Discussion on whether migration will lead to racial backlash or create a vibrant multicultural society.
The Asian population could hit 800,000 in 10 years and more than two-thirds will be living in Auckland, participants at a Chinese conference this weekend will be told.
By the mid-2020s, the Asian working population of people aged between 15 and 65 will number 540,000, which will be larger than Maori and Pasifika, according to projections by Massey University sociologist Paul Spoonley.
He will reveal the figures at the Diverse Bananas, Global Dragons conference, which opens tonight and runs until Sunday at the University of Auckland Business School.
"Banana" is a term used to describe Chinese who "are yellow on the outside but are white inside", said conference co-chairman Kai Luey.
Professor Spoonley's session on Sunday will also discuss whether the boom in Asian population will result in a racial backlash or lead to a vibrant multicultural society and an accepted norm.
The professor said Asian migration would remain a key feature in changing the demographics of New Zealand, and especially Auckland.
In the 2013 Census, 23 per cent of Auckland's 1.42 million population identified as Asian, and this is expected to significantly increase over the next decade.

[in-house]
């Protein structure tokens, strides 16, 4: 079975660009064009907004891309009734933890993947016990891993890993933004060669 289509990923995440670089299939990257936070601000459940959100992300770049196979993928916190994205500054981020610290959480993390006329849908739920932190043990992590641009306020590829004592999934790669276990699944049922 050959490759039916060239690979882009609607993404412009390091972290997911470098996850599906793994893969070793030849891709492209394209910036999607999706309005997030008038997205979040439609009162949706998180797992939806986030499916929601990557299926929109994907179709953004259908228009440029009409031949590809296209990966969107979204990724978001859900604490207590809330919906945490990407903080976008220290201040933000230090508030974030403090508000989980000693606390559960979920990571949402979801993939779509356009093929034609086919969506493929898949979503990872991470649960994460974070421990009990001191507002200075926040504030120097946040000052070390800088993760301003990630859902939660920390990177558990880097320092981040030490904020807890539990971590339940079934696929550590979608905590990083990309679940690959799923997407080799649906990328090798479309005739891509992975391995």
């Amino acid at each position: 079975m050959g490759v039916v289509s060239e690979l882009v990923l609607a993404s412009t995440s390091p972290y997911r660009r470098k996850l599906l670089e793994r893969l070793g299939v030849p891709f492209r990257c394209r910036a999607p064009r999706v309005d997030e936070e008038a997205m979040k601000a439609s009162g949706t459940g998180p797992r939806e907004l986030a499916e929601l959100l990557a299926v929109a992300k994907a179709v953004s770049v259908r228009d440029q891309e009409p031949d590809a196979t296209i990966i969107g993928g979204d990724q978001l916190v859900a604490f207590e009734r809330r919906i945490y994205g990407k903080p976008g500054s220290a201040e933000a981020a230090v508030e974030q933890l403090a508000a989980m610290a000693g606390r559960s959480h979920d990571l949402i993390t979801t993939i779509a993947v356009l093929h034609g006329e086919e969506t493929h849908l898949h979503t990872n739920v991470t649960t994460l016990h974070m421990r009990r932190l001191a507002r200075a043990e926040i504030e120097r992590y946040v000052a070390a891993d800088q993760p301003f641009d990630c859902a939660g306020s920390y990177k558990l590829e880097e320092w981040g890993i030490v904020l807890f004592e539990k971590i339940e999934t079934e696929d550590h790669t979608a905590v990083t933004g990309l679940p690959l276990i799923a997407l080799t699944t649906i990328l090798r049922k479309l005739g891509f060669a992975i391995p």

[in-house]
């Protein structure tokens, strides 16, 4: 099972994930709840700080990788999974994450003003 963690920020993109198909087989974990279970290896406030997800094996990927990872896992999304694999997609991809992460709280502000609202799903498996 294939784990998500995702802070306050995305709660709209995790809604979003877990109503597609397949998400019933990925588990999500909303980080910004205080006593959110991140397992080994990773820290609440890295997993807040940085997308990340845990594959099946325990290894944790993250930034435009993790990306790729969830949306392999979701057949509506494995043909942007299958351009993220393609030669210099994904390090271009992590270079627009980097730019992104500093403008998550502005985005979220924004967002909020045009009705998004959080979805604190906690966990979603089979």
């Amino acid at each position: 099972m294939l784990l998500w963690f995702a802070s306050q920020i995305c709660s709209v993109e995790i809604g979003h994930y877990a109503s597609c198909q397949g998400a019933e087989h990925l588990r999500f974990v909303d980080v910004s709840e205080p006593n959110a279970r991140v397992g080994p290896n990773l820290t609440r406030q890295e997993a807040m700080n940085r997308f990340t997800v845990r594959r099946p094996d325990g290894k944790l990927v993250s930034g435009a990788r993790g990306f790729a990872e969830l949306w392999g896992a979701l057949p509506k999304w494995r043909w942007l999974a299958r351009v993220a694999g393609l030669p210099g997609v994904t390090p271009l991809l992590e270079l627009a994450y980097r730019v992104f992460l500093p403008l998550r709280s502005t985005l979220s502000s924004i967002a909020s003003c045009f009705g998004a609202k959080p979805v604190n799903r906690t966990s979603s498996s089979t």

"By the mid-2020s, the Asian population will exceed half a million in Auckland out of a New Zealand Asian population of 800,000," Professor Spoonley said. "The biggest concentration will be in Auckland within the old Auckland City area with almost 200,000."
He said the Chinese community (171,000) was being "caught out in size" by the Indian population (155,000) in the city.
"I expect the Chinese to settle at about a third of all Asians, especially given the growth of the Indian and Filipino communities."
The Asian working population is also projected to be larger than Maori and Pasifika. He said Asians would be a "very significant feature" of the workforce, but could face challenges such as a "bamboo ceiling".
It would also be a challenge to increase Asian participation in politics because more than a third did not vote in the last election
"We still haven't adjusted to the fact that Asians are a significant part of our labour market, and there appears to be some resistance in employing them. I think there's going to be a tipping point, particularly when we get New Zealand-born and raised Asians, who are going to transform politics here in the same way Maori did in the 80s and 90s."